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Lower Proposed Power Rate Hike Encouraging, But HRM Still has Concerns
(Thursday, December 16/04)-- Nova Scotia Power’s decision to reduce the amount of its request for power rate increase is encouraging, but Halifax Regional Municipality still has concerns about a number of issues regarding the private corporation’s management and accounting procedures.
Nova Scotia Power advised the Utilities and Review Board (UARB) this week that it is reducing the amount of its proposed rate increase from 14.1 per cent to 8.7 per cent . The move is seen by some as an effort to effect a settlement and therefore, avoid a UARB imposed result.
Councillor Stephen Adams, Chair, HRM Energy and Underground Services Subcommittee, said the proposed rate reduction is welcome news, but HRM would prefer to have at least another day of hearings before the UARB so it can pursue more of its concerns about how Nova Scotia Power is attempting to justify relatively high rate increases.
“Our residents certainly have concerns about the level of service that Nova Scotia Power is providing, particularly at times of public emergency, and we, as a municipality, have concerns that some of the costs assigned to our primary rate category may be arbitrary,” he said. “Our position from the start has been that Nova Scotia Power is paying out too large an amount of its annual profits to its shareholders, and not investing as much as it should in operating and maintenance costs to ensure a reliable source of electricity, at an appropriate cost to the consumer.”
Councillor Adams said HRM’s annual electricity bill is close to $8 million-- about half of that is spent on street lighting and traffic signals. The average increase for HRM would be about 7.5 per cent under the proposal rate settlement.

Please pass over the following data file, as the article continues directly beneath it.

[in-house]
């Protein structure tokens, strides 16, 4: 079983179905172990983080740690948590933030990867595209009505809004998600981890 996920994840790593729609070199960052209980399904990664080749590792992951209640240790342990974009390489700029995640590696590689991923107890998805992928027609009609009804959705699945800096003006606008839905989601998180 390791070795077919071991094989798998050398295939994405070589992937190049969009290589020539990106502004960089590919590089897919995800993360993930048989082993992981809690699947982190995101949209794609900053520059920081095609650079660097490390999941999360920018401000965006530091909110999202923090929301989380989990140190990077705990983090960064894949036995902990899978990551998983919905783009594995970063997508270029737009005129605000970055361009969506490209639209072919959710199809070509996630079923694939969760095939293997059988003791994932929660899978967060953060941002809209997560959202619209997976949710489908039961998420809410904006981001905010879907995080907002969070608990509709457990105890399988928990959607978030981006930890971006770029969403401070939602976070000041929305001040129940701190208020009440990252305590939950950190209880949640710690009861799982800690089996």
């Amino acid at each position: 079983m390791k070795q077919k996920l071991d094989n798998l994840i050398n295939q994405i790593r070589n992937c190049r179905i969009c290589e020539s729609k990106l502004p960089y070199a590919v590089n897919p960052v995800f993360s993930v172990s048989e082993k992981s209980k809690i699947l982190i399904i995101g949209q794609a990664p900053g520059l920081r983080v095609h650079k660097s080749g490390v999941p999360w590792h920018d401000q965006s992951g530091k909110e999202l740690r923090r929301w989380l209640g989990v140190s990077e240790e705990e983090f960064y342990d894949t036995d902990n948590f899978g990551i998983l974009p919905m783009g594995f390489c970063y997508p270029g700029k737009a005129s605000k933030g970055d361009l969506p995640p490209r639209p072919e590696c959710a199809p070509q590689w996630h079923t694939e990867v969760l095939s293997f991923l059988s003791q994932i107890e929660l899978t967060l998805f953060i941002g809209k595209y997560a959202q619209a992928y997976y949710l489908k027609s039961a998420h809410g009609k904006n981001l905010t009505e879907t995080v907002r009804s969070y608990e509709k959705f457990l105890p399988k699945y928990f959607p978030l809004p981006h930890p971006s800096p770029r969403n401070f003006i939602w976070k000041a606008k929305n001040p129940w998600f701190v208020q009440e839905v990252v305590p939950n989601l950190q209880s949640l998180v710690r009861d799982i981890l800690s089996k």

He said HRM has concerns with how costs are weighted against street and traffic lighting. The municipality is concerned that some weighting factors may be more arbitrary than real, with unnecessary costs in the order of $1.2 million a year directed at government accounts because they will go undefended.
From an environmental perspective, HRM is also pushing Nova Scotia Power, before the UARB, to create a rate class for LED street lighting. It would reduce the energy consumption by 80 - 90 per cent and significantly reduce HRM’s corporate greenhouse gas emissions (by approximately 10%). If all HRM traffic controls were converted to LED, it would save HRM taxpayers about $20,000 per month or about $240,000 annually. The cost of this conversion is approximately $1.3 million, and with a payback period of 4.8 years.
Councillor Stephen Adams
Manager, Environmental Performance (Energy and Utility)
HRM Environmental Management Services
(902) 490- 7061